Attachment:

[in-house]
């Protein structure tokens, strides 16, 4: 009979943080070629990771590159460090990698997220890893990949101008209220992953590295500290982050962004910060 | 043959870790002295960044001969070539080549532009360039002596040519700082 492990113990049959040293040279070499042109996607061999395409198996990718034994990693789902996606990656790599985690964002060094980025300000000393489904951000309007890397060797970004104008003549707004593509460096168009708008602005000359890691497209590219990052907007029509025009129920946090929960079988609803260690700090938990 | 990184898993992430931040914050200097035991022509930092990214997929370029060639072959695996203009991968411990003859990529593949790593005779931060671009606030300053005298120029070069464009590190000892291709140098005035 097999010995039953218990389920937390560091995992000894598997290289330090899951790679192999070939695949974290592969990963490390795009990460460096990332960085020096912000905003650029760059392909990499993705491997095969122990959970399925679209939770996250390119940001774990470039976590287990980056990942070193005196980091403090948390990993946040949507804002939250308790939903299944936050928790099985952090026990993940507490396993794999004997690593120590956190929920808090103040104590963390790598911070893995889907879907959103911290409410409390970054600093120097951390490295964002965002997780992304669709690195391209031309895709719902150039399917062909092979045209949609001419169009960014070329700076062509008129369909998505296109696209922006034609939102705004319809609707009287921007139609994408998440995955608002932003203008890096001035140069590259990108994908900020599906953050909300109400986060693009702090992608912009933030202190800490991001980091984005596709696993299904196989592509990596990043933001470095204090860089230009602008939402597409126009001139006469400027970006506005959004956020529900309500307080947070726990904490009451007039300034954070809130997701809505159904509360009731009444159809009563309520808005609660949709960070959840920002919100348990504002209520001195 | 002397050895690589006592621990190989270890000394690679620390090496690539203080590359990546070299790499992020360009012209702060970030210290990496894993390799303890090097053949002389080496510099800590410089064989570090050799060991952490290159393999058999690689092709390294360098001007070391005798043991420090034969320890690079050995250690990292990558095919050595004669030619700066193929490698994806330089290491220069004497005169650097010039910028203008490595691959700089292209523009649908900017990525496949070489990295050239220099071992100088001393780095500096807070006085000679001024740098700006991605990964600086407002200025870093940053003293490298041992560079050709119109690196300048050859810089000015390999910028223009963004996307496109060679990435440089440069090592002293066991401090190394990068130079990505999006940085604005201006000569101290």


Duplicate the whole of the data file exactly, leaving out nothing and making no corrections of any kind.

[in-house]
């Protein structure tokens, strides 16, 4: 009979943080070629990771590159460090990698997220890893990949101008209220992953590295500290982050962004910060 | 043959870790002295960044001969070539080549532009360039002596040519700082 492990113990049959040293040279070499042109996607061999395409198996990718034994990693789902996606990656790599985690964002060094980025300000000393489904951000309007890397060797970004104008003549707004593509460096168009708008602005000359890691497209590219990052907007029509025009129920946090929960079988609803260690700090938990 | 990184898993992430931040914050200097035991022509930092990214997929370029060639072959695996203009991968411990003859990529593949790593005779931060671009606030300053005298120029070069464009590190000892291709140098005035 097999010995039953218990389920937390560091995992000894598997290289330090899951790679192999070939695949974290592969990963490390795009990460460096990332960085020096912000905003650029760059392909990499993705491997095969122990959970399925679209939770996250390119940001774990470039976590287990980056990942070193005196980091403090948390990993946040949507804002939250308790939903299944936050928790099985952090026990993940507490396993794999004997690593120590956190929920808090103040104590963390790598911070893995889907879907959103911290409410409390970054600093120097951390490295964002965002997780992304669709690195391209031309895709719902150039399917062909092979045209949609001419169009960014070329700076062509008129369909998505296109696209922006034609939102705004319809609707009287921007139609994408998440995955608002932003203008890096001035140069590259990108994908900020599906953050909300109400986060693009702090992608912009933030202190800490991001980091984005596709696993299904196989592509990596990043933001470095204090860089230009602008939402597409126009001139006469400027970006506005959004956020529900309500307080947070726990904490009451007039300034954070809130997701809505159904509360009731009444159809009563309520808005609660949709960070959840920002919100348990504002209520001195 | 002397050895690589006592621990190989270890000394690679620390090496690539203080590359990546070299790499992020360009012209702060970030210290990496894993390799303890090097053949002389080496510099800590410089064989570090050799060991952490290159393999058999690689092709390294360098001007070391005798043991420090034969320890690079050995250690990292990558095919050595004669030619700066193929490698994806330089290491220069004497005169650097010039910028203008490595691959700089292209523009649908900017990525496949070489990295050239220099071992100088001393780095500096807070006085000679001024740098700006991605990964600086407002200025870093940053003293490298041992560079050709119109690196300048050859810089000015390999910028223009963004996307496109060679990435440089440069090592002293066991401090190394990068130079990505999006940085604005201006000569101290």